Saturday, July 29, 2006

Why your subscribers might not love you so much



I've had my head buried in RSS feeds for the past two days because I've been developing a proposal to create an RSS strategy for one of our clients. So excuse me of this is a little arcane for my small, but high calibur audience:

I've often heard it said that RSS subscribers are your most loyal readers. Not only is this something I've heard from bloggers, but it's an assertion that is almost taken as a given in current RSS marketing analysis.

On it's face, it seems logical - a magazine subscriber is almost always a more loyal reader than someone who just picks the magazine up at the newsstand. Also, there's an element of ownership that comes with subscribing to content.


But I question this assumption when it comes to RSS, mostly because it's not how I operate.

If I want to check out your blog, I subscribe and keep you in my feed reader for about a week. If I like what you have to say, I keep you in there. And if your headlines and descriptions make me want to hear more from you, I click on the link and visit your site.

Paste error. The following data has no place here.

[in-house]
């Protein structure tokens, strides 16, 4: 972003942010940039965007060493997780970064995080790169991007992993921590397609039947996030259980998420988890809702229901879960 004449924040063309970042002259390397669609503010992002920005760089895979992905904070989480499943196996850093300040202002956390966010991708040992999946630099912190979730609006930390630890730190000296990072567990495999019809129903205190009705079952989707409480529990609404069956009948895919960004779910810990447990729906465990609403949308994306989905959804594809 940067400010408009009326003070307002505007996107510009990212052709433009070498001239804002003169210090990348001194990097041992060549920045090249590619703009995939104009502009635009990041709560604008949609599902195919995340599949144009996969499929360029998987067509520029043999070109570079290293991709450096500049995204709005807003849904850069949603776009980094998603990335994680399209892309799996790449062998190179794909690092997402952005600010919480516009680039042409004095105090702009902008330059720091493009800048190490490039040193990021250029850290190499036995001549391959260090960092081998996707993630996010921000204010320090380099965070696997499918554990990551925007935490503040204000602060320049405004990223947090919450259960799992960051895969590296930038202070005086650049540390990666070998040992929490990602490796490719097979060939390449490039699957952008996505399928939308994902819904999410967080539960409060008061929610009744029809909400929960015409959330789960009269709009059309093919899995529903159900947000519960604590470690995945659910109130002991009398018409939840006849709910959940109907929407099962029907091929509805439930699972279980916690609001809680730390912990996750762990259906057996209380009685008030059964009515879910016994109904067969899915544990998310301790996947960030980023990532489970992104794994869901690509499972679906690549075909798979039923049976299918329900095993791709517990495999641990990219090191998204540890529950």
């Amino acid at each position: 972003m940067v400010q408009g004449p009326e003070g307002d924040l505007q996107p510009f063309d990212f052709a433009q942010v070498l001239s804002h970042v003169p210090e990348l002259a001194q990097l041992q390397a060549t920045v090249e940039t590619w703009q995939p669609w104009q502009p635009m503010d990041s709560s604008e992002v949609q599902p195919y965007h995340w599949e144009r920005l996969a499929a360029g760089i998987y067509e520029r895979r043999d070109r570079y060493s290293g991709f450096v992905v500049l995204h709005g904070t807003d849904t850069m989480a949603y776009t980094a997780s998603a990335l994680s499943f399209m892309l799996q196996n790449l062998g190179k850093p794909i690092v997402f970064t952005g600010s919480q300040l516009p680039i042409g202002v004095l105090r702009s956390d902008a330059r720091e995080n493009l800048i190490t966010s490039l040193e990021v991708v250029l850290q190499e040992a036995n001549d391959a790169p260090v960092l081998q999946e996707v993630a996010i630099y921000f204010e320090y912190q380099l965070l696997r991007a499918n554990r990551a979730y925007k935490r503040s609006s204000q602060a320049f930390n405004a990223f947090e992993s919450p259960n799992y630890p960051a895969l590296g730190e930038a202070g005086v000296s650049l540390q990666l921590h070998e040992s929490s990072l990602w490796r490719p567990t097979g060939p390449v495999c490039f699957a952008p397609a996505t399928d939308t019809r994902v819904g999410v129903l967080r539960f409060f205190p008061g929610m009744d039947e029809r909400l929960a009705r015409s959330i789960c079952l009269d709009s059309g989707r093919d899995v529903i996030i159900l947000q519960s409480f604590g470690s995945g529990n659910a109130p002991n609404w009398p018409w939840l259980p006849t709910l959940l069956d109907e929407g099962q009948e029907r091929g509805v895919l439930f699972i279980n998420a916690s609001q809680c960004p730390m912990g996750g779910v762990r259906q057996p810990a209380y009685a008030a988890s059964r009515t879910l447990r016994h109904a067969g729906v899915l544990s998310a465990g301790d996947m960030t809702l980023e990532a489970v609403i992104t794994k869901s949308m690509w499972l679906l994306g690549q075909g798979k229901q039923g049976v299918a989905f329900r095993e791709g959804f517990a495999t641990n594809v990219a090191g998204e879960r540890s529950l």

So the sites I visit are actually the ones I am most loyal to.

I've blogged before about how I'm not a browser - one of the reasons I love RSS. But I think there's a logical argument to be made that RSS is actually a better way to test out a blog regardless of how you like to consume your content.

Reading a post is not the best way to understand the value of a blog. You can't pick up a blog and flip through it. he blogger's style, perspective, posting frequency, originality and variety of subject matter are part of what that blog is, and the only way to get a sense of those things is to sample the blog over a period of time.

As feed metrics evolve, we need to be pretty vigilant about making sure that the assumptions made on paper jive with what we're seeing in the real world - it works out better for all of us in the long run. I don't think my anecdotal evidence or the logic behind it disproves anything. It just means I question that assumption, and wil continue to question it until legitimate evidence convinces me otherwise.

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